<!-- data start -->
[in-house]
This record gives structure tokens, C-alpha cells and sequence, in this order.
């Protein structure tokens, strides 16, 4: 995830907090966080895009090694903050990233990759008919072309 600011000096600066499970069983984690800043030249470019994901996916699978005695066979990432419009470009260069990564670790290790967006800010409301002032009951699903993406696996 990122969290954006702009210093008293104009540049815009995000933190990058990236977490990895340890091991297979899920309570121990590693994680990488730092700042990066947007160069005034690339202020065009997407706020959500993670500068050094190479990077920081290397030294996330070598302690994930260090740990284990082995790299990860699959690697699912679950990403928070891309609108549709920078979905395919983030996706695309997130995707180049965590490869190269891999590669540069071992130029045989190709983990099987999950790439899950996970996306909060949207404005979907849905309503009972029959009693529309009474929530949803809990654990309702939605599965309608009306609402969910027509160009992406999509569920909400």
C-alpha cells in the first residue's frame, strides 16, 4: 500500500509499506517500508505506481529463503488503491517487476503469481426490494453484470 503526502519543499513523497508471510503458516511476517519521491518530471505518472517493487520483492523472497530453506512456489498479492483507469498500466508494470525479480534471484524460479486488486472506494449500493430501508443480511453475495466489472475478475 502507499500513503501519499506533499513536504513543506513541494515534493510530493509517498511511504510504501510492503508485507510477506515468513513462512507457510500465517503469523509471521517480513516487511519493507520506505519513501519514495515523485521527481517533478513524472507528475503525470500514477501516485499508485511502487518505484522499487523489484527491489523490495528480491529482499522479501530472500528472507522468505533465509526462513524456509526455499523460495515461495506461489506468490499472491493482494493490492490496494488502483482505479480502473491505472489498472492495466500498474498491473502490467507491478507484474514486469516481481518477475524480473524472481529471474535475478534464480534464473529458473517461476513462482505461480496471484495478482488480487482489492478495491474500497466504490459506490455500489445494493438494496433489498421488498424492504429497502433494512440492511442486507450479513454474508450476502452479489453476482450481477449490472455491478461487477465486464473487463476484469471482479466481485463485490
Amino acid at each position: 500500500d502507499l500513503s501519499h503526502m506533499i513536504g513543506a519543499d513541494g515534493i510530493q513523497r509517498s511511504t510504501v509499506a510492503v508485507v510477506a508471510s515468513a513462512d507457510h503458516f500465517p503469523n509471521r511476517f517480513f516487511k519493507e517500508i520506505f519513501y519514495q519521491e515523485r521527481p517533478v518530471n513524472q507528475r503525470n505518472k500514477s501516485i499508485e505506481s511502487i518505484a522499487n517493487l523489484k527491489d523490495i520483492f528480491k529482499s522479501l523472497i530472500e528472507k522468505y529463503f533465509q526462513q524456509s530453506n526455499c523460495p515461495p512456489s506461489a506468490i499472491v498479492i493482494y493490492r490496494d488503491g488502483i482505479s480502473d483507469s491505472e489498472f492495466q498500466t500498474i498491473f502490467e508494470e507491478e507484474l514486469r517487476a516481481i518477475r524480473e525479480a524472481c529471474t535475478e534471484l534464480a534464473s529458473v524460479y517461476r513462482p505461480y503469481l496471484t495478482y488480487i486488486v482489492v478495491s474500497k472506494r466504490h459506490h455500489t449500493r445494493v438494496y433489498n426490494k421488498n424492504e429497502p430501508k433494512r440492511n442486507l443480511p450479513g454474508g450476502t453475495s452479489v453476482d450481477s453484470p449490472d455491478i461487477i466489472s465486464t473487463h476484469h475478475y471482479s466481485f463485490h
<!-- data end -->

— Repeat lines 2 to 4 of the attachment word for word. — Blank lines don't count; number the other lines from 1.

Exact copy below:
This record gives structure tokens, C-alpha cells and sequence, in this order.
């Protein structure tokens, strides 16, 4: 995830907090966080895009090694903050990233990759008919072309 600011000096600066499970069983984690800043030249470019994901996916699978005695066979990432419009470009260069990564670790290790967006800010409301002032009951699903993406696996 990122969290954006702009210093008293104009540049815009995000933190990058990236977490990895340890091991297979899920309570121990590693994680990488730092700042990066947007160069005034690339202020065009997407706020959500993670500068050094190479990077920081290397030294996330070598302690994930260090740990284990082995790299990860699959690697699912679950990403928070891309609108549709920078979905395919983030996706695309997130995707180049965590490869190269891999590669540069071992130029045989190709983990099987999950790439899950996970996306909060949207404005979907849905309503009972029959009693529309009474929530949803809990654990309702939605599965309608009306609402969910027509160009992406999509569920909400």
C-alpha cells in the first residue's frame, strides 16, 4: 500500500509499506517500508505506481529463503488503491517487476503469481426490494453484470 503526502519543499513523497508471510503458516511476517519521491518530471505518472517493487520483492523472497530453506512456489498479492483507469498500466508494470525479480534471484524460479486488486472506494449500493430501508443480511453475495466489472475478475 502507499500513503501519499506533499513536504513543506513541494515534493510530493509517498511511504510504501510492503508485507510477506515468513513462512507457510500465517503469523509471521517480513516487511519493507520506505519513501519514495515523485521527481517533478513524472507528475503525470500514477501516485499508485511502487518505484522499487523489484527491489523490495528480491529482499522479501530472500528472507522468505533465509526462513524456509526455499523460495515461495506461489506468490499472491493482494493490492490496494488502483482505479480502473491505472489498472492495466500498474498491473502490467507491478507484474514486469516481481518477475524480473524472481529471474535475478534464480534464473529458473517461476513462482505461480496471484495478482488480487482489492478495491474500497466504490459506490455500489445494493438494496433489498421488498424492504429497502433494512440492511442486507450479513454474508450476502452479489453476482450481477449490472455491478461487477465486464473487463476484469471482479466481485463485490